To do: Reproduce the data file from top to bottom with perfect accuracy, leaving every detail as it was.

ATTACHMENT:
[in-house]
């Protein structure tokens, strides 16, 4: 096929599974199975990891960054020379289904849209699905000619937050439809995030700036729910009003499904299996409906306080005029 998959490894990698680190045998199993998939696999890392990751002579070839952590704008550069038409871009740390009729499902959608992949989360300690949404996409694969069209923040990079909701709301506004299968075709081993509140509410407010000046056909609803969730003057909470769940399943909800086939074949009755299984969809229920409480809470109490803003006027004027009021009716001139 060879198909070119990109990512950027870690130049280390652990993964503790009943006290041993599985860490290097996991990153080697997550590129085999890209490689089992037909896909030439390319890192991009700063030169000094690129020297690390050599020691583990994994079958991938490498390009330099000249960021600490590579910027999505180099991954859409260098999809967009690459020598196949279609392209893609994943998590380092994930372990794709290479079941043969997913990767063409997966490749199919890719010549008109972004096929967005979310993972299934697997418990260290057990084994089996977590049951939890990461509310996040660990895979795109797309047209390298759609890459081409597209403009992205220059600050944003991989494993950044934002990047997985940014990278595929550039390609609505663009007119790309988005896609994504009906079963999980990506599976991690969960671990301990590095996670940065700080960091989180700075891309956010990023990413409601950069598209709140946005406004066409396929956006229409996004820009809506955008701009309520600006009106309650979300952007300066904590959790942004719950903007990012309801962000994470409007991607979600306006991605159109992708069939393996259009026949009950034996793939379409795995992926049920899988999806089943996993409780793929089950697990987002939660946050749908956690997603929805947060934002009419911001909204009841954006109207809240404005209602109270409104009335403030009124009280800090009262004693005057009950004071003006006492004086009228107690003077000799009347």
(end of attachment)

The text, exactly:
[in-house]
């Protein structure tokens, strides 16, 4: 096929599974199975990891960054020379289904849209699905000619937050439809995030700036729910009003499904299996409906306080005029 998959490894990698680190045998199993998939696999890392990751002579070839952590704008550069038409871009740390009729499902959608992949989360300690949404996409694969069209923040990079909701709301506004299968075709081993509140509410407010000046056909609803969730003057909470769940399943909800086939074949009755299984969809229920409480809470109490803003006027004027009021009716001139 060879198909070119990109990512950027870690130049280390652990993964503790009943006290041993599985860490290097996991990153080697997550590129085999890209490689089992037909896909030439390319890192991009700063030169000094690129020297690390050599020691583990994994079958991938490498390009330099000249960021600490590579910027999505180099991954859409260098999809967009690459020598196949279609392209893609994943998590380092994930372990794709290479079941043969997913990767063409997966490749199919890719010549008109972004096929967005979310993972299934697997418990260290057990084994089996977590049951939890990461509310996040660990895979795109797309047209390298759609890459081409597209403009992205220059600050944003991989494993950044934002990047997985940014990278595929550039390609609505663009007119790309988005896609994504009906079963999980990506599976991690969960671990301990590095996670940065700080960091989180700075891309956010990023990413409601950069598209709140946005406004066409396929956006229409996004820009809506955008701009309520600006009106309650979300952007300066904590959790942004719950903007990012309801962000994470409007991607979600306006991605159109992708069939393996259009026949009950034996793939379409795995992926049920899988999806089943996993409780793929089950697990987002939660946050749908956690997603929805947060934002009419911001909204009841954006109207809240404005209602109270409104009335403030009124009280800090009262004693005057009950004071003006006492004086009228107690003077000799009347």